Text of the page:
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The raising of Lazarus

The raising of Lazarus
Euryl Stevens (1939- )

Oil

1964

Methodist Collection of Modern Christian Art, No.37

Commentary by Francis Hoyland

This is a remarkably faithful painting by a woman who has said 'I can't remember a time when I ever believed.'

She seems to be in rather a similar position to that of Lee-Elliott - faith happened in terms of an image when she was in extremis.

Her extremis seems to have been caused by the death of her much loved father. But I know he is still alive, her picture says to me and surely this 'knowing' is faith - for he could not be alive if he were not encircled by the 'everlasting arms' of Christ which we see to the left and right.

There is a kind of painting loosely and rather misleading called 'primitive' of which the customs officer Rousseau is the greatest example. There are many others: Vivier is one and someone like Alfred Wallis is a marginal case.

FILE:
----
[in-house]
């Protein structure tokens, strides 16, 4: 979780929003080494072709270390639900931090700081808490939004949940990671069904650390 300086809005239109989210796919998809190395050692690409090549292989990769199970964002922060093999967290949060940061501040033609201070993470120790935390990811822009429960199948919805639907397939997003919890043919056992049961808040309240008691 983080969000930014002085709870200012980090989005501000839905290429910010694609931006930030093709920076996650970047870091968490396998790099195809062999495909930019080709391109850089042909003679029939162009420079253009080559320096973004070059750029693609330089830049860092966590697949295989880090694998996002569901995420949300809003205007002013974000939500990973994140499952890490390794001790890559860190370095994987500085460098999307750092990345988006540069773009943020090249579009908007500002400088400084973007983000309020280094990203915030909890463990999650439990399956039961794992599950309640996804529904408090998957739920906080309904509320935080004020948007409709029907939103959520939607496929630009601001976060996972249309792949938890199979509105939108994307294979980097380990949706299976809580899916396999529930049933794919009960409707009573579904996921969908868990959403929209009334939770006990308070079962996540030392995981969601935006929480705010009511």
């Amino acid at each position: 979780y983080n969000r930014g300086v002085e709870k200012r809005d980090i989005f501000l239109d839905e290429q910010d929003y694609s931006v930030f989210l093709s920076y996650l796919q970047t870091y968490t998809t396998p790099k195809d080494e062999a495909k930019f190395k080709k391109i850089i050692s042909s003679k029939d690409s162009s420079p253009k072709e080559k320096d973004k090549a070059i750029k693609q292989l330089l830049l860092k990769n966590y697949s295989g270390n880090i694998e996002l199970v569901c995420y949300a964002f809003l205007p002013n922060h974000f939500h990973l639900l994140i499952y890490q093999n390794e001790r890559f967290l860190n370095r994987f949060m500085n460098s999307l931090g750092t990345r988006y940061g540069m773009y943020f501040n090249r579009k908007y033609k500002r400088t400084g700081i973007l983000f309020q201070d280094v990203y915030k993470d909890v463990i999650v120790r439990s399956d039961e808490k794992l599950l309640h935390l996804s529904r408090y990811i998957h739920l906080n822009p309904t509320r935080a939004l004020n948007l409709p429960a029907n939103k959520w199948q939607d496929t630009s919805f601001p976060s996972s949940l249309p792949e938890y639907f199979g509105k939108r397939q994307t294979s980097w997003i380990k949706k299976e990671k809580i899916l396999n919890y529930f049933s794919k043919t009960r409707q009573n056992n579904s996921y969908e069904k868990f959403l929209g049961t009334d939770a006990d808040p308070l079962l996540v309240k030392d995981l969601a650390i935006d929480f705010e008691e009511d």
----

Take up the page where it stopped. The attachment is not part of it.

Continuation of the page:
This sort of painting does not usually deal with weight and mass but rather with an even spread across the painted surface which is often filled with detail.

The death of such painting would come about through the least pretence, or faux-naivité. There is nothing false here and it achieves a surreal intensity somewhat reminiscent of Magritte.

But why attempt to categorise it at all? It is entirely sincere, the story is very clearly told, it is meticulously done and for such a serious subject great fun. I love the progression from the tomb to the glorified body of Lazarus - incidentally it is a glorified body not a resuscitated one as was that of the historical Lazarus. It is about her father's spiritual state in heaven and as he will be after general resurrection.

I am excited by the movement of the crowd towards us starting from the scattered figures on the distant hill. They are reinforced by the forward drift of the clouds and both seem to be beckoned forward by the gestures of Christ's hands at the same time as these same hands are raising Lazarus.

Mary and Martha pop up out of the crowd with big smiles. Surely one of them must be Euryl Stevens and the other her sister or mother? No, she is not one of the Egyptian animal-headed creatures who do not believe. She could not have painted this picture is she was.

   
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